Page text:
Sinks, Tubs, And Toilets: Why Do They Clog?
The best way for you to avoid clogs in your home's plumbing system is to have a clear understanding of what it is that causes those clogs in the first place. If you find yourself with a clogged drain, a plumber like Bevills Plumbing Heating & A/C will be able to help! The information you will read below will help you to have a better understanding of how clogs are created so you can treat your plumbing in a way that isn't going to contribute to them:
Why do sinks clog?
Your kitchen sink will clog when things like lard, oil, and food pieces go down the pipes and become lodged in them. Sometimes when food goes down them you will get lucky and they will be small enough to make it all the way down the system. However, larger pieces can cause major issues.
Also, lard or oil will run down the sides of the pipes when it is put down the drain and as it cools down on its way through the pipes it will cling to the sides of them. It then acts like a paste that captures and holds on to food that follows. This leads to clogs as well which will require the immediate help of a plumber.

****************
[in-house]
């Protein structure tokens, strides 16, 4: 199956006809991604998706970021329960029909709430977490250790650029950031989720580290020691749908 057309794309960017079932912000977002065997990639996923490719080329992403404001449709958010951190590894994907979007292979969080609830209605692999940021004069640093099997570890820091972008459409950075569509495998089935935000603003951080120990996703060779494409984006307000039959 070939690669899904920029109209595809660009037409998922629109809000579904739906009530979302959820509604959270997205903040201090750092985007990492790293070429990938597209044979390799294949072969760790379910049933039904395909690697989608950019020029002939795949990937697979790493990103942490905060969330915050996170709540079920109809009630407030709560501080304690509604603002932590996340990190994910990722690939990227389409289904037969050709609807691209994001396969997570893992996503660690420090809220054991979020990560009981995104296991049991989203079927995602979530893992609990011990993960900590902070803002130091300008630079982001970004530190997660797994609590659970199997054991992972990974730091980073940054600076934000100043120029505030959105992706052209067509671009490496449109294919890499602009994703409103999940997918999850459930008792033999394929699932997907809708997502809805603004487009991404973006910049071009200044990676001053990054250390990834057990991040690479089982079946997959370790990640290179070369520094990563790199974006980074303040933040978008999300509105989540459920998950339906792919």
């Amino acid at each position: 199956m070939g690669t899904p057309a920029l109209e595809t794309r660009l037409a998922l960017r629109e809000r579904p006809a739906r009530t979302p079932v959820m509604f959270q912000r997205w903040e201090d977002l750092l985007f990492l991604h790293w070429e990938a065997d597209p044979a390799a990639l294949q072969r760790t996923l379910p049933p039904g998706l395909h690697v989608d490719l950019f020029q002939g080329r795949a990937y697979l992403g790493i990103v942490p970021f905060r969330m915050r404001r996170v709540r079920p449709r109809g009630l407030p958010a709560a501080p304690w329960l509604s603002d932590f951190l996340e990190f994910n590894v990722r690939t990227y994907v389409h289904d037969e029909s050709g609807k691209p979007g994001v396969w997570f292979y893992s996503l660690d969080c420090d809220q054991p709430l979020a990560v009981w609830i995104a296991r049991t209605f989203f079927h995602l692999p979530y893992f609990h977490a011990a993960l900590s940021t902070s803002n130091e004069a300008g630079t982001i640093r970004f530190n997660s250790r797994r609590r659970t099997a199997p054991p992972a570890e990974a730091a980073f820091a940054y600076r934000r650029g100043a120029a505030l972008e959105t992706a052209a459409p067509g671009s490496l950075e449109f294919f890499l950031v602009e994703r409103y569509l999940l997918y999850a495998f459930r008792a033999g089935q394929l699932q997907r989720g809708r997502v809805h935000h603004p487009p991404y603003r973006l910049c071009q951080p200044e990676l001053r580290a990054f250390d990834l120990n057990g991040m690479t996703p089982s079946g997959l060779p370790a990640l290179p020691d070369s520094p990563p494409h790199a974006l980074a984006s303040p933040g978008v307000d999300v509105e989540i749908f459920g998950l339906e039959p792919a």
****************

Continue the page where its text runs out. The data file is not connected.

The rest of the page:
Your bathroom sinks can clog when things like toothpaste and small pieces of soap go down the drain and get stuck to the sides of the pipes or in the p-trap under the sink. If toothpaste clings to the sides of the pipes and then things like whiskers and hair are also added to the mix then this causes clogs as well.
Why do bathtubs clog?
Bathtubs generally clog due to small pieces of soap and hair getting stuck to the middle or bottom part of the stopper. If you find that you have a lot of trouble with your tub due to this, then a good solution is to take the stopper out and replace it with a bathtub drain screen.
In order to keep the water in the tub for your bath, you can switch to using one of those round rubber drain covers you put over the drain and remove when you are done. When the screen is full, you simply dump it in the trash.
Why do toilets clog?
Toilets generally clog because someone puts something down them that shouldn't be put down them. Instead of listing things that shouldn't get put down a toilet it's much easier to simply state that the only things that should go down them is human excrement, urine and toilet paper. However, sometimes too large of a bowel movement or too much toilet paper can also cause the toilet to clog.